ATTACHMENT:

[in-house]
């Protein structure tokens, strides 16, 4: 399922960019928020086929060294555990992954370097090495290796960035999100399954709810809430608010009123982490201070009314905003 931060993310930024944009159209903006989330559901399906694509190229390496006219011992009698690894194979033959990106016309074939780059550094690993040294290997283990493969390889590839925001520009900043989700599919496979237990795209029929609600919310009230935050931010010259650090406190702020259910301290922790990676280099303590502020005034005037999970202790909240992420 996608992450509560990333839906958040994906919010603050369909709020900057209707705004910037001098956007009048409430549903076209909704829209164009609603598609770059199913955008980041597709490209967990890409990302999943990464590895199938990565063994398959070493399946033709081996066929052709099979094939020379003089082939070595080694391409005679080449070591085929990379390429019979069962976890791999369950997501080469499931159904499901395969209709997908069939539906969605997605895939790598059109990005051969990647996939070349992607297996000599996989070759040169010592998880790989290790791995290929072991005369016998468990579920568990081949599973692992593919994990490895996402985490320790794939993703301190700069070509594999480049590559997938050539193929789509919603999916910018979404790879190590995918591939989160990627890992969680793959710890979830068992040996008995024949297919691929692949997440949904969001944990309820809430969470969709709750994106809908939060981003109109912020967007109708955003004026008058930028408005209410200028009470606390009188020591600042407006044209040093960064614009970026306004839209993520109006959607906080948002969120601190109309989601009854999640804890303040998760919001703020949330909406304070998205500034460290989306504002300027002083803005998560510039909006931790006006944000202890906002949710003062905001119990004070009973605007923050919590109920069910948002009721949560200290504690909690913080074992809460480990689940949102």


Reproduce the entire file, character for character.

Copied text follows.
[in-house]
């Protein structure tokens, strides 16, 4: 399922960019928020086929060294555990992954370097090495290796960035999100399954709810809430608010009123982490201070009314905003 931060993310930024944009159209903006989330559901399906694509190229390496006219011992009698690894194979033959990106016309074939780059550094690993040294290997283990493969390889590839925001520009900043989700599919496979237990795209029929609600919310009230935050931010010259650090406190702020259910301290922790990676280099303590502020005034005037999970202790909240992420 996608992450509560990333839906958040994906919010603050369909709020900057209707705004910037001098956007009048409430549903076209909704829209164009609603598609770059199913955008980041597709490209967990890409990302999943990464590895199938990565063994398959070493399946033709081996066929052709099979094939020379003089082939070595080694391409005679080449070591085929990379390429019979069962976890791999369950997501080469499931159904499901395969209709997908069939539906969605997605895939790598059109990005051969990647996939070349992607297996000599996989070759040169010592998880790989290790791995290929072991005369016998468990579920568990081949599973692992593919994990490895996402985490320790794939993703301190700069070509594999480049590559997938050539193929789509919603999916910018979404790879190590995918591939989160990627890992969680793959710890979830068992040996008995024949297919691929692949997440949904969001944990309820809430969470969709709750994106809908939060981003109109912020967007109708955003004026008058930028408005209410200028009470606390009188020591600042407006044209040093960064614009970026306004839209993520109006959607906080948002969120601190109309989601009854999640804890303040998760919001703020949330909406304070998205500034460290989306504002300027002083803005998560510039909006931790006006944000202890906002949710003062905001119990004070009973605007923050919590109920069910948002009721949560200290504690909690913080074992809460480990689940949102």